A COLLEAGUE’S son and his girlfriend went out of town recently with friends. About an hour later, his mother and his girlfriend’s mother received similar text messages asking for mobile phone loads s o they could call because the couple got involved in an accident.
The messages from unknown numbers said the couple had used their friends’ phones so they could inform their parents about their predicament.
The girl’s mother immediately sent P300 worth of phone load. My colleague, being a journalist, was skeptical. She called her son who, of course, denied there was an accident and was, in fact, having a good time.
After several cases last year, when many of their clients were conned into sending phone loads, telecommunication companies adopted a new procedure to reduce the chances of clients being victimized. This requires the sender to confirm that he/she is indeed passing on load to a certain number.
The mother of the girlfriend of my colleague’s son was in such a panic that she did not take the necessary precautions. At least, she lost only P300.
This incident shows that scam artists have turned to mobile dugo-dugo because the traditional scam is not working anymore. One would assume that with all the stories, new incidents would be extremely rare.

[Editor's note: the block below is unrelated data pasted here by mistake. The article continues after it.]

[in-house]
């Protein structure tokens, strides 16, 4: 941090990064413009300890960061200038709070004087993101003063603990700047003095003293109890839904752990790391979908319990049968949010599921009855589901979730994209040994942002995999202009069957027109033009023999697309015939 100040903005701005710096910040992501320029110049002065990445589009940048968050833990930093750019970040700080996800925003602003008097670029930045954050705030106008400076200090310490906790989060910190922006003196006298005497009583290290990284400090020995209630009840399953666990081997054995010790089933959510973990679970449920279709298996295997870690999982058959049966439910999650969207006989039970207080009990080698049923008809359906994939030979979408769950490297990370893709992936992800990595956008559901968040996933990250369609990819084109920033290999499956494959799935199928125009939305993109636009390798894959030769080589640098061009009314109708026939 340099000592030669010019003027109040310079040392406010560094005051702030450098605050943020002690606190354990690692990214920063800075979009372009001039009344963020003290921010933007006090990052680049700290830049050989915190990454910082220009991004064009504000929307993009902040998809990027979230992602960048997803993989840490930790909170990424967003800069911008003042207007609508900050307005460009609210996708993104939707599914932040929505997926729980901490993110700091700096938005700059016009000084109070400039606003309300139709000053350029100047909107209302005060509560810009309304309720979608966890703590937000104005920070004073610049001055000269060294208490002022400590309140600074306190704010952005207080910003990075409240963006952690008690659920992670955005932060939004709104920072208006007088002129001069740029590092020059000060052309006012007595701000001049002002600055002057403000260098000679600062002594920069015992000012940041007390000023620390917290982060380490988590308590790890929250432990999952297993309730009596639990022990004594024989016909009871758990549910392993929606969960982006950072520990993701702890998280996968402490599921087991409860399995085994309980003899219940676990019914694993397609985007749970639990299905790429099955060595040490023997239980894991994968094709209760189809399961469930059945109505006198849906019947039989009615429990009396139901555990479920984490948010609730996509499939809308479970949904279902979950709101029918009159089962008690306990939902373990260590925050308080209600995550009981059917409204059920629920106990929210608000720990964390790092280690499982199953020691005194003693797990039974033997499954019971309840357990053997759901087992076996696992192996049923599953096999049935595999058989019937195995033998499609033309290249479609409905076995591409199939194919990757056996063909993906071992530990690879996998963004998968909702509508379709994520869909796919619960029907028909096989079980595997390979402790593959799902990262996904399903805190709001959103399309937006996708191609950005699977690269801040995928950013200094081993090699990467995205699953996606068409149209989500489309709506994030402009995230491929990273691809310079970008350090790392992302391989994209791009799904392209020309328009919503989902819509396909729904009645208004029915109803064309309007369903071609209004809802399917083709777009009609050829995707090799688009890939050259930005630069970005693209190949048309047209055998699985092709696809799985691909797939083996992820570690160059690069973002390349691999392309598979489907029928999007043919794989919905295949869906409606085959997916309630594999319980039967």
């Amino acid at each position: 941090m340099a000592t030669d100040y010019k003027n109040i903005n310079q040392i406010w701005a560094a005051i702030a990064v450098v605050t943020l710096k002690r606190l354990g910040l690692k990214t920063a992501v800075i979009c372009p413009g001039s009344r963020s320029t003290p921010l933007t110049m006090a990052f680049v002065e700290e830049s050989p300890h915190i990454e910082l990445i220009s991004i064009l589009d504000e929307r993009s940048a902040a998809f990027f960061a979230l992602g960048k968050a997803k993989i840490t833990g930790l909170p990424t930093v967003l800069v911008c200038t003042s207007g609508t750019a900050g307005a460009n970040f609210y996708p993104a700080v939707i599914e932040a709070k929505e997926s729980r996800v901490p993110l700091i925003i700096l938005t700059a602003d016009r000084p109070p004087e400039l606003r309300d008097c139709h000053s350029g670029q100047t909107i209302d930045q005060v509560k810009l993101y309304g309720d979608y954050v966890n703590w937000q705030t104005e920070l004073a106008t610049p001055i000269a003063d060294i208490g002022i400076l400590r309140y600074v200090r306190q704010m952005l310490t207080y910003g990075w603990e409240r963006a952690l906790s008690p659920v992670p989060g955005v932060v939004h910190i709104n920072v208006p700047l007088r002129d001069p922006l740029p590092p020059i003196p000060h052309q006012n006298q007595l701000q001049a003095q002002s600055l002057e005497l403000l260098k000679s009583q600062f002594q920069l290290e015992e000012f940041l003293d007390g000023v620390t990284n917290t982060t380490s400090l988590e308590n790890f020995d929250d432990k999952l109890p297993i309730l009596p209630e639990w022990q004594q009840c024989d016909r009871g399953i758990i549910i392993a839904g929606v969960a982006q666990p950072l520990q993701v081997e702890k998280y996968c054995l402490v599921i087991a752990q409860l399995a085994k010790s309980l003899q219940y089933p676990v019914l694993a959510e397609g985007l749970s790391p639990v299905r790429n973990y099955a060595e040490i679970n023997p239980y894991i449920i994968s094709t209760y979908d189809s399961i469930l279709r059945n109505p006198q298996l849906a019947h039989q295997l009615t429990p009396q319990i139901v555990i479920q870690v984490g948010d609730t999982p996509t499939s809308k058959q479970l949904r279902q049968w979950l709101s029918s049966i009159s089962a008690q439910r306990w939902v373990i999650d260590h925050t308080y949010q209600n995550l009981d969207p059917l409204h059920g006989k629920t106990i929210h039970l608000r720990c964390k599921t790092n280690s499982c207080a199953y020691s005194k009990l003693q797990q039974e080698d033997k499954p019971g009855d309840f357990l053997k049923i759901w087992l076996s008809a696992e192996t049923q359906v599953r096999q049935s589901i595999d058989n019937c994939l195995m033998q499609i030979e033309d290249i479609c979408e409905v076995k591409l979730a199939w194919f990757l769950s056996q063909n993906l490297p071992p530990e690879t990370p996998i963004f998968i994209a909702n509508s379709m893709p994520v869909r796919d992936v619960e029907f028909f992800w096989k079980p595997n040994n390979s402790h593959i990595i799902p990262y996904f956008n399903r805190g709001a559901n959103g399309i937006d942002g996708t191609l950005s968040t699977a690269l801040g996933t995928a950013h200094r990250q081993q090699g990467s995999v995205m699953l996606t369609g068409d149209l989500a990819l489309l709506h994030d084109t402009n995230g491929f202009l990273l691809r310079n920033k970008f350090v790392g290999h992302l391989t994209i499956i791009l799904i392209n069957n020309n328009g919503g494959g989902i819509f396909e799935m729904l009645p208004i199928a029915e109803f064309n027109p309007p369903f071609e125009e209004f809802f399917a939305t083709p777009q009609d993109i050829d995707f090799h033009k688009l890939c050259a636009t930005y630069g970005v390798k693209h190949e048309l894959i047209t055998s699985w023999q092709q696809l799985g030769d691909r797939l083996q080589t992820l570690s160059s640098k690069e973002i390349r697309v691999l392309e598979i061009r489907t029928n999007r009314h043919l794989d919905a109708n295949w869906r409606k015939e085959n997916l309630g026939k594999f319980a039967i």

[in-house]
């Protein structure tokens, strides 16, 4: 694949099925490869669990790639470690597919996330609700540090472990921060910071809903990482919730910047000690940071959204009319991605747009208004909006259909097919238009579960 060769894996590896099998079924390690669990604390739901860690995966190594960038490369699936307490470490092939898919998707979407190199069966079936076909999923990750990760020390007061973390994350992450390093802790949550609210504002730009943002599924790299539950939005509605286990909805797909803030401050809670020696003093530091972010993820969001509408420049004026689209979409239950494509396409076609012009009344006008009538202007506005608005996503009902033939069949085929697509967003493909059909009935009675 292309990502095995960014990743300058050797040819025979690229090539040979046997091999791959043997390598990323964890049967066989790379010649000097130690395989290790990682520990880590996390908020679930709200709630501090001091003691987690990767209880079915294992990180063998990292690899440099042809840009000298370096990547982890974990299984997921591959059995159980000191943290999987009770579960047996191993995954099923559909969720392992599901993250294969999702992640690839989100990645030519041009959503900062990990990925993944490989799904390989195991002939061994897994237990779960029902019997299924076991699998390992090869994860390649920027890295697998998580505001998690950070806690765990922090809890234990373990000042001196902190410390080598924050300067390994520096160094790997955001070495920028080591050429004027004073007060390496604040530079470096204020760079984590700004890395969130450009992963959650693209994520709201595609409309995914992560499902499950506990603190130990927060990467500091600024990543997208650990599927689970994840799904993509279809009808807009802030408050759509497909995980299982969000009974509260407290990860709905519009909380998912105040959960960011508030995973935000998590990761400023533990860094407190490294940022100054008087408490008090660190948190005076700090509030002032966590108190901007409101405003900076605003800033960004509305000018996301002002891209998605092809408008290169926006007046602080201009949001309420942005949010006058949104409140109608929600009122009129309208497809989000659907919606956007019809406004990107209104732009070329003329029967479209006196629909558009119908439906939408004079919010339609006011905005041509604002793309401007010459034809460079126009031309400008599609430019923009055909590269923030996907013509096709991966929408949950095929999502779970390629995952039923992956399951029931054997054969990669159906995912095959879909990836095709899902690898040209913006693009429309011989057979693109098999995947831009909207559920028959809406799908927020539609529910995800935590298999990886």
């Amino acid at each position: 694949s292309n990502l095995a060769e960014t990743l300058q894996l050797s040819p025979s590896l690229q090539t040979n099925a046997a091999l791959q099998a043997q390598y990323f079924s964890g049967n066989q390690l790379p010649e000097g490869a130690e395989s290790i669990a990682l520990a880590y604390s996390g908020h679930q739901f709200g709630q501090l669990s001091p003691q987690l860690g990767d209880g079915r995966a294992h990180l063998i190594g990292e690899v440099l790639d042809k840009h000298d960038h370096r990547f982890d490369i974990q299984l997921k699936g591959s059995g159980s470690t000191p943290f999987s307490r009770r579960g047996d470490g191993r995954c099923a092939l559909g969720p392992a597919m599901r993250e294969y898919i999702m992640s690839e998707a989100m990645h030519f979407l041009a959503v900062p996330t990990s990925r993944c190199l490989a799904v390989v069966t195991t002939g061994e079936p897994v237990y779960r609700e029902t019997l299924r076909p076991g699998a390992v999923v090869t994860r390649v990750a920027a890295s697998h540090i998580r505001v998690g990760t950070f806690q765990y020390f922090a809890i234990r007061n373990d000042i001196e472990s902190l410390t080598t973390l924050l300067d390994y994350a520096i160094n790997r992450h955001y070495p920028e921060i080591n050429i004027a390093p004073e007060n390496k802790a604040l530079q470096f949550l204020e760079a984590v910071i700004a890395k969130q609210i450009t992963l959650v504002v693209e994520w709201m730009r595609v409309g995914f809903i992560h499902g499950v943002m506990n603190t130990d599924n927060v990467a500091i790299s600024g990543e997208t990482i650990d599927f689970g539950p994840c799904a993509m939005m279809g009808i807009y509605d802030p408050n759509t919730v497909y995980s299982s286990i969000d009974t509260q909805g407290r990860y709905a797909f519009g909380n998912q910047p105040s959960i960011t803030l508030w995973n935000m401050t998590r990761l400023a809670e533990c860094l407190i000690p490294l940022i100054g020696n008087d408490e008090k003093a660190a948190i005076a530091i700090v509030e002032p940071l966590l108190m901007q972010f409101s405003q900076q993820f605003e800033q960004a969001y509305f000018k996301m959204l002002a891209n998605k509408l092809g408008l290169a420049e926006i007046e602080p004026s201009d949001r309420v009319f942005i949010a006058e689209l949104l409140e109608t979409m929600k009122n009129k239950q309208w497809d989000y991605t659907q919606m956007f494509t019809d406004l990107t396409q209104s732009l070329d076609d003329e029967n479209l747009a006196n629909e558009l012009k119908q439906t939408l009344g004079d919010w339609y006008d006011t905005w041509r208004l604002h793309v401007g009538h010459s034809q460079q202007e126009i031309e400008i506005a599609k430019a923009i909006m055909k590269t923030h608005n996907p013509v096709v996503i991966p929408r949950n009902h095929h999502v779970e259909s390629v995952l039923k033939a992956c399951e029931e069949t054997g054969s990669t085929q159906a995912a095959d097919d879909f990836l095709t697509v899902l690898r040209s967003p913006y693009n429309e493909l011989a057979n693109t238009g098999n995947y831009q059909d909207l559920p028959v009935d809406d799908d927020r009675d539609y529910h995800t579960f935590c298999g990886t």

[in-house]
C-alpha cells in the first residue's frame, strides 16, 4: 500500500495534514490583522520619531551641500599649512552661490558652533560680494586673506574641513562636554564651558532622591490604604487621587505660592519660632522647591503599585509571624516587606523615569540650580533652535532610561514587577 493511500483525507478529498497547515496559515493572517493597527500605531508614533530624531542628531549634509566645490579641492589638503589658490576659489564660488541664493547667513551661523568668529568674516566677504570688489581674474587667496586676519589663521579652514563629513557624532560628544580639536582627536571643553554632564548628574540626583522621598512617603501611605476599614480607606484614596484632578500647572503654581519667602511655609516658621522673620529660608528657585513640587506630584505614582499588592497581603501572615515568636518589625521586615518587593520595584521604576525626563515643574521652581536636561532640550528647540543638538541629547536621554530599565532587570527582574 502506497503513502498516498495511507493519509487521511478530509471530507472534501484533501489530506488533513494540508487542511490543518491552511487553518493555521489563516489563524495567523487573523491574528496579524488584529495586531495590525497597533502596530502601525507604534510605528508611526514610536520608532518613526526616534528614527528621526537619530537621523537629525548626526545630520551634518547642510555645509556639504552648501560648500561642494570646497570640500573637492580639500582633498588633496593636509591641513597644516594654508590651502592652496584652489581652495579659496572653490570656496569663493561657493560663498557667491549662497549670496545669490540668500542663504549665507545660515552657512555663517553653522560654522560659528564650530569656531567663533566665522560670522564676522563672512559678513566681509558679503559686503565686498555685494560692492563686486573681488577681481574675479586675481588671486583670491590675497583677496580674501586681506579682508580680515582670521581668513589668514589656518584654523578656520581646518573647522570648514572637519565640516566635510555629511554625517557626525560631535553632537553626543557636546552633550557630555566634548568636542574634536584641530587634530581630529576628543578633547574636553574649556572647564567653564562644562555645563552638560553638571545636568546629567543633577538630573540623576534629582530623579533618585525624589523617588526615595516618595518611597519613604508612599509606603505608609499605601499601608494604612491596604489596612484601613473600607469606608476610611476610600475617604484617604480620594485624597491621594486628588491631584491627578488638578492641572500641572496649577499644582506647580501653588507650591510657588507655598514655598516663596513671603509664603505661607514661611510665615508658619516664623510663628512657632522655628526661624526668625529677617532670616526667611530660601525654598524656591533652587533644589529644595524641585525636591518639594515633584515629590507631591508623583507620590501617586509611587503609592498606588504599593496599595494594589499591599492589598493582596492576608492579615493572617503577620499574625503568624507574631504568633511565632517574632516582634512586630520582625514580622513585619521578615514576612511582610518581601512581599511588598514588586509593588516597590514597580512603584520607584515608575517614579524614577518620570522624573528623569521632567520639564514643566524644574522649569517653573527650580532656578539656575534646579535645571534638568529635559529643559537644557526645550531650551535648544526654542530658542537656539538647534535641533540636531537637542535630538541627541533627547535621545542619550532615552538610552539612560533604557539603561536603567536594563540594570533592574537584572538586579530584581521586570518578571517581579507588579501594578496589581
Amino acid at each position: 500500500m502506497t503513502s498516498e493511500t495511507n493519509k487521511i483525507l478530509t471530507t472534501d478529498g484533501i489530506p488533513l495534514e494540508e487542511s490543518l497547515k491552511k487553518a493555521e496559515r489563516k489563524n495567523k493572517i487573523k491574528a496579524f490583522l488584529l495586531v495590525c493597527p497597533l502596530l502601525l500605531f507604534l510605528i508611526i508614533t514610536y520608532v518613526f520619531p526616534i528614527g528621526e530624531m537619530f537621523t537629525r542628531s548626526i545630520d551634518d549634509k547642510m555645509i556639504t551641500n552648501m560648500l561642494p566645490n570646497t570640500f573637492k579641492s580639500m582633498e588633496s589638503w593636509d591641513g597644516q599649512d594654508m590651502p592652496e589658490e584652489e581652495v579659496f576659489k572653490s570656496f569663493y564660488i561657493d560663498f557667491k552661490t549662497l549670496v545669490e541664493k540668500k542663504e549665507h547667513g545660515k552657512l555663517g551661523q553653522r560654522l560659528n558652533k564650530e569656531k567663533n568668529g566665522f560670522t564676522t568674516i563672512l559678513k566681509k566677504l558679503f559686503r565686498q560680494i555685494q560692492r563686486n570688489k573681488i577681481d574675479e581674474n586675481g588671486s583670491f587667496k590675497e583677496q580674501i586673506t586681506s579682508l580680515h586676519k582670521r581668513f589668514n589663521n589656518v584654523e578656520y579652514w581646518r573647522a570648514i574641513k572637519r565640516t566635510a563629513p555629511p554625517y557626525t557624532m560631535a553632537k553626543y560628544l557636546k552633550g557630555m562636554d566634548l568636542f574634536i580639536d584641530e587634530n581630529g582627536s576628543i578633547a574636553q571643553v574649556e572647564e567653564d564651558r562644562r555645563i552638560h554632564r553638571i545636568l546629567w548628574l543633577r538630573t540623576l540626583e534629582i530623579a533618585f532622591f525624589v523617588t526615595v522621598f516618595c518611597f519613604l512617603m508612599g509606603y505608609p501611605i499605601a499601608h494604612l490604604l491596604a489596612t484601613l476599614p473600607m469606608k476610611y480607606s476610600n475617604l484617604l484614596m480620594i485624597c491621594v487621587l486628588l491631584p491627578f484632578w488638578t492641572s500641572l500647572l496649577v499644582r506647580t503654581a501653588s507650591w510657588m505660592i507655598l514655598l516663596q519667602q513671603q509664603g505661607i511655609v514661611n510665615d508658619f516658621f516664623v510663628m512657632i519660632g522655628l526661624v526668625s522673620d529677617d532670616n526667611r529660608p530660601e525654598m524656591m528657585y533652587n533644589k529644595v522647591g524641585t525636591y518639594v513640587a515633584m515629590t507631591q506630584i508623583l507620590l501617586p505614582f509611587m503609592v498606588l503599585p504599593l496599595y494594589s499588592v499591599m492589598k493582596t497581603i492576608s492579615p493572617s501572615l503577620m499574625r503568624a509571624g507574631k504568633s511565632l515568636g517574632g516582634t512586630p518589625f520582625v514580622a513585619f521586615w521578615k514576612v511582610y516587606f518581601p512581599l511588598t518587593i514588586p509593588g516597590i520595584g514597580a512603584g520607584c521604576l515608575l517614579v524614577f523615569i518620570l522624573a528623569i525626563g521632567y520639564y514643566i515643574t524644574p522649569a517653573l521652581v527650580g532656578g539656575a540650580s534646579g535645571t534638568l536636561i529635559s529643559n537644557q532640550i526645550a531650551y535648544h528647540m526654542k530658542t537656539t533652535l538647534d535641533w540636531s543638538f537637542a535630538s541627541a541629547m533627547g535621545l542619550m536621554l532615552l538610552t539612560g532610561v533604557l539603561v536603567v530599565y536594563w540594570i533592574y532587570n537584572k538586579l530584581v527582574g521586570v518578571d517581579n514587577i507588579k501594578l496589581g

But a recent story about the well-educated daughter of two military officers handing over more than P100,000 in cash and jewelry to a stranger after being told her mother had an accident showed that even people who are supposed to know better still get scammed.
In the United States, there is a “granny scam,” in which con artists call elderly people, claiming to be the victims’ grandchildren. The scammers tell their victims that they were involved in serious accidents and need money for bail, fine or hospital bills.
The con artists would tell the elderly people they were asking for their help because they did not expect their parents to be as understanding of their predicament.
Grandparents, even in the US, are often more indulgent and less judgmental than parents. And since they rarely see their grandchildren, they are happy to somehow help them out in certain situations. Money is usually sent through a remittance center.
Send letters to The Consumer, Lifestyle Section, Philippine Daily Inquirer, 1098 Chino Roces Ave. cor. Mascardo and Yague Sts., 1204 Makati City; fax 8974793/94; or e-mail [email protected]